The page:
Advocates for a Fair and Just Marketplace
Consumer Reports is the top trusted voice among American consumers for safety, fairness, and honesty in the marketplace.
A Long History of Standing Up for American Consumers
Founding Consumers UnionREAD MORE
Fighting Censorship at the Post OfficeREAD MORE
Guiding Consumers in WartimeREAD MORE
Exposing the Consequences of Nuclear FalloutREAD MORE
Warning About the Public Health Threat of CigarettesREAD MORE
U.S. Government Mandates Seat BeltsREAD MORE
Fighting for Safer Drinking WaterREAD MORE
Keeping the Lead OutREAD MORE
Setting New Standards for Child Safety SeatsREAD MORE
Supreme Court Rules for CRREAD MORE
Reclaiming Billions for Health CareREAD MORE
Exposing the Dangers of PesticidesREAD MORE
Championing Anti-Rollover TechnologyREAD MORE
Protecting Consumers From Identity TheftREAD MORE
Supporting Creation of the Consumer Financial Protection Bureau (CFPB)READ MORE
Organizing for Health Care ReformREAD MORE
Promoting Better Fuel Economy StandardsREAD MORE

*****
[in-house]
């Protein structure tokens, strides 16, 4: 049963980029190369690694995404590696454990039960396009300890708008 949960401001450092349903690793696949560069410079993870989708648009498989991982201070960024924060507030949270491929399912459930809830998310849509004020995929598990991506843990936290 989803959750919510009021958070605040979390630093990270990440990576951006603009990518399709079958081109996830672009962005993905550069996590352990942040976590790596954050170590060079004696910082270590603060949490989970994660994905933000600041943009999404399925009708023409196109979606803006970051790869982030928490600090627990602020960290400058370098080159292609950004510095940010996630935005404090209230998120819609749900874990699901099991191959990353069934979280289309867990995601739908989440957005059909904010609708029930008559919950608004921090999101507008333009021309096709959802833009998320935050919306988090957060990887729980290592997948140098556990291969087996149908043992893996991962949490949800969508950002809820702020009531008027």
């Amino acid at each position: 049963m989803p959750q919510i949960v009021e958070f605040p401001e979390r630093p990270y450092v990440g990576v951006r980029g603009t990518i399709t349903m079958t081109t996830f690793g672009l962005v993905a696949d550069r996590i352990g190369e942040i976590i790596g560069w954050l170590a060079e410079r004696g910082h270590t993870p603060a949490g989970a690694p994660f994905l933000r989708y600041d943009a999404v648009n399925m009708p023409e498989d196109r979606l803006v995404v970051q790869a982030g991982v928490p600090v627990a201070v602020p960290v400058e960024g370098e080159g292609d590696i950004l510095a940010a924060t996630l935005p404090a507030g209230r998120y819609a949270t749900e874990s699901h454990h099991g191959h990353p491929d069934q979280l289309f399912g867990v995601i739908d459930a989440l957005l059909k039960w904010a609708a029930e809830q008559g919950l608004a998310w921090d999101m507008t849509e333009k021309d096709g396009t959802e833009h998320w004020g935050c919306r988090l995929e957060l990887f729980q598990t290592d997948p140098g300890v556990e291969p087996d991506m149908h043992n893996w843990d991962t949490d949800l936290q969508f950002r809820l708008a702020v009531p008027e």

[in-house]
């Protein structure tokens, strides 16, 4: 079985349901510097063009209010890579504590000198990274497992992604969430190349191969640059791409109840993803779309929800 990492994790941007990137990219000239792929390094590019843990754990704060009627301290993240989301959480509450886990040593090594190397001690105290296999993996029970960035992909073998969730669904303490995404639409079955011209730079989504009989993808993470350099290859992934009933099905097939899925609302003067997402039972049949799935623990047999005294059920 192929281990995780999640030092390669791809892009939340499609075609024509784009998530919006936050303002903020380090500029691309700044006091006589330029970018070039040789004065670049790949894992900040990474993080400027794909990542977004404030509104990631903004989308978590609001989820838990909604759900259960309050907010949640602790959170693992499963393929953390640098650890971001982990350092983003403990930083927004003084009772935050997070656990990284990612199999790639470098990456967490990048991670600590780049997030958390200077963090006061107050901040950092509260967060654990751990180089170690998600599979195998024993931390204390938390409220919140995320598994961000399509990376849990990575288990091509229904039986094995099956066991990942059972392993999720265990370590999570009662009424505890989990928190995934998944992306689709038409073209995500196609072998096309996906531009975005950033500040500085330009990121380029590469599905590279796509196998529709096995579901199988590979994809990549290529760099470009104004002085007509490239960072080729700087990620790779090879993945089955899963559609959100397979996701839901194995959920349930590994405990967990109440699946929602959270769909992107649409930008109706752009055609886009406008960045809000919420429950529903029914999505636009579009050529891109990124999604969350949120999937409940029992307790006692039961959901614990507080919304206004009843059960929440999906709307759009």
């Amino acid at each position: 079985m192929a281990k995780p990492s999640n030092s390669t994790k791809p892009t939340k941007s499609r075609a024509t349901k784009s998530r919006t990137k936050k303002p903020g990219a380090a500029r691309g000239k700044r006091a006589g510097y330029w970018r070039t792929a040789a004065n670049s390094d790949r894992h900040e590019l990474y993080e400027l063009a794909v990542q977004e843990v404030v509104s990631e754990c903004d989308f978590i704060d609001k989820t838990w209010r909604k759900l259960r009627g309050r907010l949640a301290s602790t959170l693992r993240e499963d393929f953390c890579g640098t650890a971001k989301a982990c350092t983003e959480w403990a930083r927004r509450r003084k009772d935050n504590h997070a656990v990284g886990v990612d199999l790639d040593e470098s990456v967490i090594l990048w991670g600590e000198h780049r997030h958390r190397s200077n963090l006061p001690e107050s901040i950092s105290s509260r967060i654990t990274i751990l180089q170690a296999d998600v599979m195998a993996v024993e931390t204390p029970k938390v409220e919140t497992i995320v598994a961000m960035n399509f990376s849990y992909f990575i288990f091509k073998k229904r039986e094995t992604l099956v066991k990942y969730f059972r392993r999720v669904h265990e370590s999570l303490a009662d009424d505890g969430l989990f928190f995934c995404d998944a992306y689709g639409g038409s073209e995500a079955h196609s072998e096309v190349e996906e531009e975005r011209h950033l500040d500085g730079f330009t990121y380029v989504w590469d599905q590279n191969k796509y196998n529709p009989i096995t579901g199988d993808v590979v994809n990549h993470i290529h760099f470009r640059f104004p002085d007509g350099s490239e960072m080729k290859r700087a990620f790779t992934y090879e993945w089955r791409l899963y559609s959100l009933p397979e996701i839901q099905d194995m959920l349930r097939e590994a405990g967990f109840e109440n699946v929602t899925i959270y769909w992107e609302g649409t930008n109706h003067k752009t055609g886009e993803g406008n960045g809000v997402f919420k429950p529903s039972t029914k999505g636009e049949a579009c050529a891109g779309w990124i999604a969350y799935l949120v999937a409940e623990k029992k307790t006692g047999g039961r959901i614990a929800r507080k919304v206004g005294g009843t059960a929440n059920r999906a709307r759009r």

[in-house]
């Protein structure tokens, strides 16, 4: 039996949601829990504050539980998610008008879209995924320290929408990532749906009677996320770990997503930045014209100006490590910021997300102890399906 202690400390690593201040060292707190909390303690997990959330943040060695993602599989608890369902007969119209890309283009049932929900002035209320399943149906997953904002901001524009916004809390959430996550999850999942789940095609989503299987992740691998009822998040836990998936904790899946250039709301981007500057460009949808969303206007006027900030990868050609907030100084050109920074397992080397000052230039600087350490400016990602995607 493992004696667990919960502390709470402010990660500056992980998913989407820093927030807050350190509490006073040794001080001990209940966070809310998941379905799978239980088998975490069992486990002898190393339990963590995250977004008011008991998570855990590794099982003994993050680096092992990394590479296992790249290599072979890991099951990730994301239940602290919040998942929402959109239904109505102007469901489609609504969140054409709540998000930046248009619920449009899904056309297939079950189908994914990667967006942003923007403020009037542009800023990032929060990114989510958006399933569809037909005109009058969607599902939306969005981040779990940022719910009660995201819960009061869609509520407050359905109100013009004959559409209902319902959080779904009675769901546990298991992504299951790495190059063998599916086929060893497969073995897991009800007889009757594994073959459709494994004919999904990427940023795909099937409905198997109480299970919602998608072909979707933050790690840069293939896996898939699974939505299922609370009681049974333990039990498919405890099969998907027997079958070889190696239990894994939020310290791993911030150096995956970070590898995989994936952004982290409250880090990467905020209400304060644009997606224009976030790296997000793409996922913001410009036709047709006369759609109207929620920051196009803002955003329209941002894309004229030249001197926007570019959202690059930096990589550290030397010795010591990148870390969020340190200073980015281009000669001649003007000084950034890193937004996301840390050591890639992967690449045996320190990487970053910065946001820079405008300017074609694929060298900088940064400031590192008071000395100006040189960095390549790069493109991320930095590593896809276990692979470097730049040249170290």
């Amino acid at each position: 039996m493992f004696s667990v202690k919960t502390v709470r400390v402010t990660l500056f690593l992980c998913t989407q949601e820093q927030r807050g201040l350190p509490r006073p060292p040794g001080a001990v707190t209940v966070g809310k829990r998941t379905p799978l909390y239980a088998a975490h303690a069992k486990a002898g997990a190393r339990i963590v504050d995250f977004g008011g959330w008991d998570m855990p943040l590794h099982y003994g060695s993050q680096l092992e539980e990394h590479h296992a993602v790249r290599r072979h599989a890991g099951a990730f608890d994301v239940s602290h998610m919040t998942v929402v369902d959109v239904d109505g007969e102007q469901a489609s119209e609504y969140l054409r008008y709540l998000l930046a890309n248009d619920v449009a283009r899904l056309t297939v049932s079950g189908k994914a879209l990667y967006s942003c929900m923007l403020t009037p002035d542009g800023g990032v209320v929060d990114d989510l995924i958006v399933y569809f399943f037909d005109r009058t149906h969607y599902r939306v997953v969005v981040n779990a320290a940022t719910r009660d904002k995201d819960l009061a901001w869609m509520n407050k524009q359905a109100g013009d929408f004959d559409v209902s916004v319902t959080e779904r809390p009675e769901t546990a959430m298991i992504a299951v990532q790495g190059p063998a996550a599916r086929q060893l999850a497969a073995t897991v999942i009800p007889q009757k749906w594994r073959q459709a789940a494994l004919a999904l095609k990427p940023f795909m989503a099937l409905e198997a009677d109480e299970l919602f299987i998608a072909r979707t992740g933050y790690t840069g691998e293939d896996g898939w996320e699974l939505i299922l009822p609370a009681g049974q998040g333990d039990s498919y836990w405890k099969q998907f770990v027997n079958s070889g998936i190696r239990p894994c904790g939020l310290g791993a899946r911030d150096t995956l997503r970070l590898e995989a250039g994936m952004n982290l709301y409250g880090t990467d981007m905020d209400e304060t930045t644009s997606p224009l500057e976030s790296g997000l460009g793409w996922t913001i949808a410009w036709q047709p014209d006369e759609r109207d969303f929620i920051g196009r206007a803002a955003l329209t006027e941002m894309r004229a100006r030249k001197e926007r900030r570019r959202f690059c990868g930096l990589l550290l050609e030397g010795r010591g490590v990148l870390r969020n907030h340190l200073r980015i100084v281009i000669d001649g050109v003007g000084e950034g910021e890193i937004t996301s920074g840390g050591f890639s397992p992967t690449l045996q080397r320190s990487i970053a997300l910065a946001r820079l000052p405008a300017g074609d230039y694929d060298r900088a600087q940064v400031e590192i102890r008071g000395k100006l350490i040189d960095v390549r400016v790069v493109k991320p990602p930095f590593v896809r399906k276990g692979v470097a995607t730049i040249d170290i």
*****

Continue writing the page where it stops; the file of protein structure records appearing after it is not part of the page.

A Win on Backup CamerasREAD MORE
Promoting Responsible Antibiotics Policies at Fast Food ChainsREAD MORE
CR Finds Potential Discrimination Against Drivers in Minority NeighborhoodsREAD MORE
Advancing Laws to Protect Consumer PrivacyREAD MORE
Protecting Kids & Infants From Dangerous ProductsREAD MORE
Dialing Back RobocallsREAD MORE
Congress Ends Hidden Cable and Satellite TV FeesREAD MORE
Limiting Arsenic in Infant Rice CerealsREAD MORE
Founding Consumers Union
Striking workers left Consumers Research to form Consumers Union, now known as Consumer Reports (CR). CU was established to be an independent, nonprofit organization that works with consumers to create a fair and just marketplace, using testing, reporting, and advocacy to counter misinformation about products and services and advance consumer protections.
Fighting Censorship at the Post Office
Consumer Reports (CR) published the “Report on Contraceptive Materials,” with distribution limited to married CR members who were using contraceptives on the advice of a physician. A practical patient’s guide to family planning, causes for infertility, and tests and treatment programs, the publication was banned by the U.S. Post Office. CR sued, and in a victory for the right to a free press, a U.S. appeals court overruled the ban in 1944.
Guiding Consumers in Wartime
When the country went to war in 1941, manufacturers were focused mainly on war production, and many consumers had to adjust to rationing to make ends meet. Consumer Reports (CR) understood that reality and published a weekly newsletter called Bread and Butter—for just $1 per year—focused on making smart decisions with limited funds.
Exposing the Consequences of Nuclear Fallout